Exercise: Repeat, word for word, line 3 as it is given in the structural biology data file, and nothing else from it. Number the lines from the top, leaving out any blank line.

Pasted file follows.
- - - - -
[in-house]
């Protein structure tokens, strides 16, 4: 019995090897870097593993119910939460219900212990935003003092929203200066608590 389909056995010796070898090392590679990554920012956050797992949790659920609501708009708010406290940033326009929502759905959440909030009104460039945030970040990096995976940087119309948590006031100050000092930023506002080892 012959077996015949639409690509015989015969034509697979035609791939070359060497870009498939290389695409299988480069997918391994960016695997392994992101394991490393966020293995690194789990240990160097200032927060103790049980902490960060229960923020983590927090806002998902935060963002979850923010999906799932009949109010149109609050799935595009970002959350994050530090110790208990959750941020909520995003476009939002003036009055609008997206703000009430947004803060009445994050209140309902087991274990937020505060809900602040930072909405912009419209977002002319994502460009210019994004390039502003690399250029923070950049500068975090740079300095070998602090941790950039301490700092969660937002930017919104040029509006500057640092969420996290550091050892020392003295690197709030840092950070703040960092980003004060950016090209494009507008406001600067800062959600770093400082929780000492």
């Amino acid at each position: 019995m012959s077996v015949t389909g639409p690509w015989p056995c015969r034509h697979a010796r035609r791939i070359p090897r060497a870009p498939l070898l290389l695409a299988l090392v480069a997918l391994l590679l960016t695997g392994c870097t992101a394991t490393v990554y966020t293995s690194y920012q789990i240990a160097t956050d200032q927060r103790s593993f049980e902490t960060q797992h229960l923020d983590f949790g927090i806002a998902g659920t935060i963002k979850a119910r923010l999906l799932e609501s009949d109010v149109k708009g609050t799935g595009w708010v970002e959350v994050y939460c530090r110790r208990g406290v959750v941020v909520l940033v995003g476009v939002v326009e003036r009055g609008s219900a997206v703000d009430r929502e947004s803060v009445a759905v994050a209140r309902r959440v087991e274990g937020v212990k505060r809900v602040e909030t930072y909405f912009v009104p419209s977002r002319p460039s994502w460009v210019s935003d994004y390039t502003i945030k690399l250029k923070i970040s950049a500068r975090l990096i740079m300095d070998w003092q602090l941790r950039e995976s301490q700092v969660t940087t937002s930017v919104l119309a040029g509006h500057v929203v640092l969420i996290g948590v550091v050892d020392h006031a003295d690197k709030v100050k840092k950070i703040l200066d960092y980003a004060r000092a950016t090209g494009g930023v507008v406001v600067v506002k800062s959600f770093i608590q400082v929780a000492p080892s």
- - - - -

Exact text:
């Amino acid at each position: 019995m012959s077996v015949t389909g639409p690509w015989p056995c015969r034509h697979a010796r035609r791939i070359p090897r060497a870009p498939l070898l290389l695409a299988l090392v480069a997918l391994l590679l960016t695997g392994c870097t992101a394991t490393v990554y966020t293995s690194y920012q789990i240990a160097t956050d200032q927060r103790s593993f049980e902490t960060q797992h229960l923020d983590f949790g927090i806002a998902g659920t935060i963002k979850a119910r923010l999906l799932e609501s009949d109010v149109k708009g609050t799935g595009w708010v970002e959350v994050y939460c530090r110790r208990g406290v959750v941020v909520l940033v995003g476009v939002v326009e003036r009055g609008s219900a997206v703000d009430r929502e947004s803060v009445a759905v994050a209140r309902r959440v087991e274990g937020v212990k505060r809900v602040e909030t930072y909405f912009v009104p419209s977002r002319p460039s994502w460009v210019s935003d994004y390039t502003i945030k690399l250029k923070i970040s950049a500068r975090l990096i740079m300095d070998w003092q602090l941790r950039e995976s301490q700092v969660t940087t937002s930017v919104l119309a040029g509006h500057v929203v640092l969420i996290g948590v550091v050892d020392h006031a003295d690197k709030v100050k840092k950070i703040l200066d960092y980003a004060r000092a950016t090209g494009g930023v507008v406001v600067v506002k800062s959600f770093i608590q400082v929780a000492p080892s």